Medicaid is only available to people who have no more money of their own left to pay for care. So for us to qualify for Medicaid payments, our older family member has to spend down almost all of their assets. In other words, they have to go broke first. There are some loopholes that allow us to place some of those assets in an irrevocable trust. But the money we put in there won’t be accessible to the beneficiaries until after our loved one passes away. So it won’t help with current expenses.

To learn more about your state Medicaid programs, Medicaid eligibility requirements, or to apply for coverage, visit the Medicaid.gov website. On that same page, you can find contact info for your state’s Medicaid office. Ask them about their policy on paying family caregivers. 

Long Term Care Insurance

Some Long term care insurance policies may pay a family caregiver who provides necessary help with activities of daily living. Some of those policies require us to get licensed as an in-home caregiver first, which isn’t too time-consuming and provides valuable education. But some LTCI policies will only pay a professional in-home caregiver; and some only pay a professional caregiver who works for an established home care agency.

If your loved one has an LTCI policy, contact their insurance broker or the insurance provider to ask if the policy allows a family member to get paid to be a caregiver.

Veterans Affairs

The Department of Veterans Affairs pays family caregivers via its Veteran Directed Care program. The program is for veterans who need personal care services and help with activities of daily living, like bathing, dressing, fixing meals, etc. It’s also for Veterans who don’t live near a professional home care provider, or whose caregiver is experiencing a burden that prevents them from providing care.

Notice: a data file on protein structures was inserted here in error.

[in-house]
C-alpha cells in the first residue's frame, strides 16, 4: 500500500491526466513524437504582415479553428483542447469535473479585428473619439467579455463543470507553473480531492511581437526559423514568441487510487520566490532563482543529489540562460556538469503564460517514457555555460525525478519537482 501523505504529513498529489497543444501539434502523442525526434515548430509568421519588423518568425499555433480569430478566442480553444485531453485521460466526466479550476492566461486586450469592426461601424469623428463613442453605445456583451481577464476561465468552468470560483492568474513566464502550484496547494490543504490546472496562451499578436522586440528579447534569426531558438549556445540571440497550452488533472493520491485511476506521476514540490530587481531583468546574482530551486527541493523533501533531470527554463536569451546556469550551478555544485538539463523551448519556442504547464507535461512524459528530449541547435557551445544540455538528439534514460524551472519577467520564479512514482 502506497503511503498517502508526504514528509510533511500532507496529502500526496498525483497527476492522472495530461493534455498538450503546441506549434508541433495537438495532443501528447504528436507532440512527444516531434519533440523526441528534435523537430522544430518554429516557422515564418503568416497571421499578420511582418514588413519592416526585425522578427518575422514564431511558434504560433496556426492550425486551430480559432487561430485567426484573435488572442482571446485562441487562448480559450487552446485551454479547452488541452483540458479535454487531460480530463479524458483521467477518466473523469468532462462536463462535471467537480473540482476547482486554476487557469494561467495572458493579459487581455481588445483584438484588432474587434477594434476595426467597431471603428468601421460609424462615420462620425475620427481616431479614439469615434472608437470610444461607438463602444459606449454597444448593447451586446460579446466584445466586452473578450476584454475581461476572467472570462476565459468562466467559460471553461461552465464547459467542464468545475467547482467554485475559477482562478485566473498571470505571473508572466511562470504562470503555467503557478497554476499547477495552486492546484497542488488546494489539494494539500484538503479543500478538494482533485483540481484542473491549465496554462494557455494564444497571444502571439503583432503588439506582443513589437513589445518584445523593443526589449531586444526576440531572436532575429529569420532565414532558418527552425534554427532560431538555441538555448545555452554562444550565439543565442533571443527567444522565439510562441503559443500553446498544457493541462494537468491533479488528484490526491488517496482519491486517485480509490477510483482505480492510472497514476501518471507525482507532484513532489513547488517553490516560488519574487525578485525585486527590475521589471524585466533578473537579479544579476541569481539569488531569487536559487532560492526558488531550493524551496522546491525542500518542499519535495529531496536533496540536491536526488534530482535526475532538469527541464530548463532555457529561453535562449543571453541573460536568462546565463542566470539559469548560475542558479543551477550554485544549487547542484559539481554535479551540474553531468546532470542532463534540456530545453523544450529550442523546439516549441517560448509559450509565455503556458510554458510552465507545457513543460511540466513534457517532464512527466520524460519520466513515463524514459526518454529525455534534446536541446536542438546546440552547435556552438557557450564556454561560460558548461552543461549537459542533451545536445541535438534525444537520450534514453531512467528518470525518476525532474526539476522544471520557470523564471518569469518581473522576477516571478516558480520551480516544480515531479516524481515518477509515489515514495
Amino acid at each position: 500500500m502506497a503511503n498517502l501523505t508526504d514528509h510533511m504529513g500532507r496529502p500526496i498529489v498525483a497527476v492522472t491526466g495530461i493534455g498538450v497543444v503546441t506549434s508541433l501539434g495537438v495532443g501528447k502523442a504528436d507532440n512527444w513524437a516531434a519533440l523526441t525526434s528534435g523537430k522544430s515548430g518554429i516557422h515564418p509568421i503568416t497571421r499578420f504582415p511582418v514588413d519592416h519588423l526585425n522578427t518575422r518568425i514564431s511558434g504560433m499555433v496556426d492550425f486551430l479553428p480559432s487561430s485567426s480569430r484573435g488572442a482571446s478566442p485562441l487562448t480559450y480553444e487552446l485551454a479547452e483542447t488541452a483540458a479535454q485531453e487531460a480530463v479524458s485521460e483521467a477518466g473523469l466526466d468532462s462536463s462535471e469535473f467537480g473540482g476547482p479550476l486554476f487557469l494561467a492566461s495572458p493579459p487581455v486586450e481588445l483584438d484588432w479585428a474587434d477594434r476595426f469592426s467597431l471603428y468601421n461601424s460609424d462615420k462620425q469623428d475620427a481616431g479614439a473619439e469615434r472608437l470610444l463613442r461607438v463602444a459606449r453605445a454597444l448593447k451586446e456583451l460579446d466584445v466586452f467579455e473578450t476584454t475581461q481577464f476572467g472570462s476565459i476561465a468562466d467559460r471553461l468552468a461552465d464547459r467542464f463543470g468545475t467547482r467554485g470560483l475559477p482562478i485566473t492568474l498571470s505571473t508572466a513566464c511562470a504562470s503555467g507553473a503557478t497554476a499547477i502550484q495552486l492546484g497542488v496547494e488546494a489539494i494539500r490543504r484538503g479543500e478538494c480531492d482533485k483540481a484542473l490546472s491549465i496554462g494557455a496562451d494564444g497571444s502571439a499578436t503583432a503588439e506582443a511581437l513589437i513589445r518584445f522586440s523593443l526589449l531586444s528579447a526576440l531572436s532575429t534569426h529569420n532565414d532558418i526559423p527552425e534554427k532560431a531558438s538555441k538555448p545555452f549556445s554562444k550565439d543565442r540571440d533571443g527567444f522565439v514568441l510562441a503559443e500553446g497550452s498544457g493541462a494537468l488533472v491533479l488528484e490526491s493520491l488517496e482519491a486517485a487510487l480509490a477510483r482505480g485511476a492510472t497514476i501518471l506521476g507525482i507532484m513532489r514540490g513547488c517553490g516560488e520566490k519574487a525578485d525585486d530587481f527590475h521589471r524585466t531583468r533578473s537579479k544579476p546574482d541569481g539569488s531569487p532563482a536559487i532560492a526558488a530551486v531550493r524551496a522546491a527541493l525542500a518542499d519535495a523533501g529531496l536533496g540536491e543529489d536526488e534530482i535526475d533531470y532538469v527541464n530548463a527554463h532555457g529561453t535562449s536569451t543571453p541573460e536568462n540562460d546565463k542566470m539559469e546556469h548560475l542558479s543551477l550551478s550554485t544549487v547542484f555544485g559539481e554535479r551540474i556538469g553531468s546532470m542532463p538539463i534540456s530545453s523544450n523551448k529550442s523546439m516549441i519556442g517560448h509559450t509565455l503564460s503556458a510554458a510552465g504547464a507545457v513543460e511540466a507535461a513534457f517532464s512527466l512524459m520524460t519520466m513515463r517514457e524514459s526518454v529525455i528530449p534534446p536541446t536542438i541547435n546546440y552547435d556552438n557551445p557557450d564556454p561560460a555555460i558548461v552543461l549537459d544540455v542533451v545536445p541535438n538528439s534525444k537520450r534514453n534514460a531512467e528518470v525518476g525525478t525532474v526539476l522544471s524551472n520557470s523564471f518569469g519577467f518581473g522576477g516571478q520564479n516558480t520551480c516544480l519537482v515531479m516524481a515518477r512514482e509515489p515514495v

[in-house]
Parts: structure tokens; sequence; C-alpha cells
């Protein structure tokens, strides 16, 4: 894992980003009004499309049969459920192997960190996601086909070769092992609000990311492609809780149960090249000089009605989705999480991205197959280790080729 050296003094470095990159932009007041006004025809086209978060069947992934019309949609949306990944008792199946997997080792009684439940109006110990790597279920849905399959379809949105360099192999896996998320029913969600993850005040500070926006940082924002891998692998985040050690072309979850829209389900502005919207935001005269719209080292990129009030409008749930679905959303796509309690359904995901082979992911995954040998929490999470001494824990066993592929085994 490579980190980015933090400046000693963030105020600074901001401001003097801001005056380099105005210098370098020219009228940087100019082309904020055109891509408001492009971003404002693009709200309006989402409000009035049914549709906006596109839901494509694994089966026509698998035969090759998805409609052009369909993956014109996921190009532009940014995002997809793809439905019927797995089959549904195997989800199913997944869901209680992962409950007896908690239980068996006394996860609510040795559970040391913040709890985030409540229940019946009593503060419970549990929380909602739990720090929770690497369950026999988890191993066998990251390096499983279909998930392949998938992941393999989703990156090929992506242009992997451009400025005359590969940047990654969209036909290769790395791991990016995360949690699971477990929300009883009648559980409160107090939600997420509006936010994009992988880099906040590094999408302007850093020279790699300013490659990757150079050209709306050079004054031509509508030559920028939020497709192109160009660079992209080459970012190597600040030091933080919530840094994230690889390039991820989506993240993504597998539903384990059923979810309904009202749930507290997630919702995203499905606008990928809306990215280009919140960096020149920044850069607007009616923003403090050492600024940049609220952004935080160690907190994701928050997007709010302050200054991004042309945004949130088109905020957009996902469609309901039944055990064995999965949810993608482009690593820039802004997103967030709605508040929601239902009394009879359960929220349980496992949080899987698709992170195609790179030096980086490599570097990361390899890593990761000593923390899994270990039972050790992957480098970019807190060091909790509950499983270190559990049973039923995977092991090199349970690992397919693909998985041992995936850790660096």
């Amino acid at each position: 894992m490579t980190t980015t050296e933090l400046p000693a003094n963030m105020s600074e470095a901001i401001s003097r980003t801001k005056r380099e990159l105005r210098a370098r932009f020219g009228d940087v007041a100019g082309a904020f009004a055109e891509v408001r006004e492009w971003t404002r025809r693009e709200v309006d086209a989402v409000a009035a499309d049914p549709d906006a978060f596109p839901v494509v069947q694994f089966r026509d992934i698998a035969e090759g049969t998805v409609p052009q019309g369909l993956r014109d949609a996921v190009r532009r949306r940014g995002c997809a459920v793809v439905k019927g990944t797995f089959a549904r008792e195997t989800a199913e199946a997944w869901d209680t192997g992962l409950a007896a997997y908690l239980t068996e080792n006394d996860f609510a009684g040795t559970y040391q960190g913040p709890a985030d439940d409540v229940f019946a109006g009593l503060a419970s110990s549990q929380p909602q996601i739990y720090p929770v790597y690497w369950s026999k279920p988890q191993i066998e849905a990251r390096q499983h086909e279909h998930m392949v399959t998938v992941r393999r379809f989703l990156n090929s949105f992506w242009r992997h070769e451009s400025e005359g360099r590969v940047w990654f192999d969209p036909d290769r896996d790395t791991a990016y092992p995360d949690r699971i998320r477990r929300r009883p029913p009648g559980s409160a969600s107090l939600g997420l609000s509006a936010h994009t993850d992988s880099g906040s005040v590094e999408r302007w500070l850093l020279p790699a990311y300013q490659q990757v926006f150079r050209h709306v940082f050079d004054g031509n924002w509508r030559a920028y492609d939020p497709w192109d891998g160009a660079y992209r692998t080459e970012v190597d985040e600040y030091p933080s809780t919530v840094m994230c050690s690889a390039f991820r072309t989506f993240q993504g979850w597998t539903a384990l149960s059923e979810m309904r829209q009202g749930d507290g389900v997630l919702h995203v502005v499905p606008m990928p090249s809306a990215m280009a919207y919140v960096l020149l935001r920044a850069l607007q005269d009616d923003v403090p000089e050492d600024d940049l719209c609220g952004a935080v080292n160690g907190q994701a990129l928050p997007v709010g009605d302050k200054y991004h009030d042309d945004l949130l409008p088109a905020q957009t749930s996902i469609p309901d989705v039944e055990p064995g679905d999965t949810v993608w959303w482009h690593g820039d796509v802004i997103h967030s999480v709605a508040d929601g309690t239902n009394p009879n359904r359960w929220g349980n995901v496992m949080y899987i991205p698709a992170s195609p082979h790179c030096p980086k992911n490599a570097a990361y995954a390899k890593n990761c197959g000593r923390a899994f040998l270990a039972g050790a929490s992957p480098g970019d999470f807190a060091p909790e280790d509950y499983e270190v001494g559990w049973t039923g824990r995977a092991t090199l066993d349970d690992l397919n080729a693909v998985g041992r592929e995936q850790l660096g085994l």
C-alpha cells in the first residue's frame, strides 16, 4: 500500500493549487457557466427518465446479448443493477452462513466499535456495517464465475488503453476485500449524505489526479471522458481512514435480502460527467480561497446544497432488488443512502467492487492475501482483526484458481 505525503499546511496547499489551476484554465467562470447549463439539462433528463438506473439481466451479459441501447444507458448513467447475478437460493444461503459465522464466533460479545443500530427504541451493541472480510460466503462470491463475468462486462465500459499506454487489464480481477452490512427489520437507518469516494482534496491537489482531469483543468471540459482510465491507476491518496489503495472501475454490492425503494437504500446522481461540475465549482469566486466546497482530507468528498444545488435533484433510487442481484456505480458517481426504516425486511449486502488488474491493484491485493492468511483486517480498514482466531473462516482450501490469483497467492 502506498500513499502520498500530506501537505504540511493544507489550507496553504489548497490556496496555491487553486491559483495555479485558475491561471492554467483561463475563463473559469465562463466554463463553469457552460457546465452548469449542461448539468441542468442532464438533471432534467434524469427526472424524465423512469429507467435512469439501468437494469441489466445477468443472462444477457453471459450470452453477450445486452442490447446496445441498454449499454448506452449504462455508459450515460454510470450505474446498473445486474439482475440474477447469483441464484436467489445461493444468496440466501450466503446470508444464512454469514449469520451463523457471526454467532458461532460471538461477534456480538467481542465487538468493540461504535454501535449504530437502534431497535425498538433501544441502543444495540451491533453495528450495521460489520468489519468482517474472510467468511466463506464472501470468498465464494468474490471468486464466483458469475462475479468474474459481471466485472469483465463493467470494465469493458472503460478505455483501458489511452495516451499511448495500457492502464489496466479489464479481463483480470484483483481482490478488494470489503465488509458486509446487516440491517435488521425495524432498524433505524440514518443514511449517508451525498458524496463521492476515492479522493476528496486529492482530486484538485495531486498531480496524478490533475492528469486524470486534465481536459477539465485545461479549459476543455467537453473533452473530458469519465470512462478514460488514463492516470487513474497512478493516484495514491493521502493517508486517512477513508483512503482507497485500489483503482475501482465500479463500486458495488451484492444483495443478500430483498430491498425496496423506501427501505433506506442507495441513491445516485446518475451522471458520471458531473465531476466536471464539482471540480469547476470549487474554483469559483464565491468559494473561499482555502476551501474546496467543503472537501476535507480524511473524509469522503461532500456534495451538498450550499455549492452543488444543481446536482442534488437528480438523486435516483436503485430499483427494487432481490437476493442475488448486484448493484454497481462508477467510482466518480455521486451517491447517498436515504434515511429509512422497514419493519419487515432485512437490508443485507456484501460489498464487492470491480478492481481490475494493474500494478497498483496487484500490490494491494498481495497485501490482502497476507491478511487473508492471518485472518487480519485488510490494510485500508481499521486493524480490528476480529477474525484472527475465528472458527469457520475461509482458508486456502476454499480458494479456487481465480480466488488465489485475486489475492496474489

This pilot program, currently available in 42 states, gives the care recipient a budget they can spend on home care services. The budget is managed by the Veteran or the Veteran’s representative (eg: a family member). With the help of a counselor, the Veteran hires their own workers to meet their daily needs while they continue to live at home or in their community. They can hire adult children, siblings, grandchildren, or their spouse to provide that care.

You can learn more about Veteran Directed Care and other VA programs that pay some family caregivers of veterans and their surviving spouses on the VA website.

State Programs

Some states have enacted paid family leave laws that cover a portion of a family caregiver’s income for 6-12 weeks per 12-month period:

  • California
  • Colorado
  • Connecticut
  • Massachusetts
  • New Hampshire
  • New Jersey
  • New York
  • Oregon
  • Rhode Island
  • Vermont
  • Washington
  • Washington, D.C.

Four more states will join this list in 2025 and 2026:

  • Delaware
  • Hawaii
  • Maine
  • Minnesota

Some states have made this coverage available via a new payroll tax dedication, while others offer it as low-cost insurance that even self-employed residents can opt into. You can find out about your state's family leave laws on our Family Leave resource.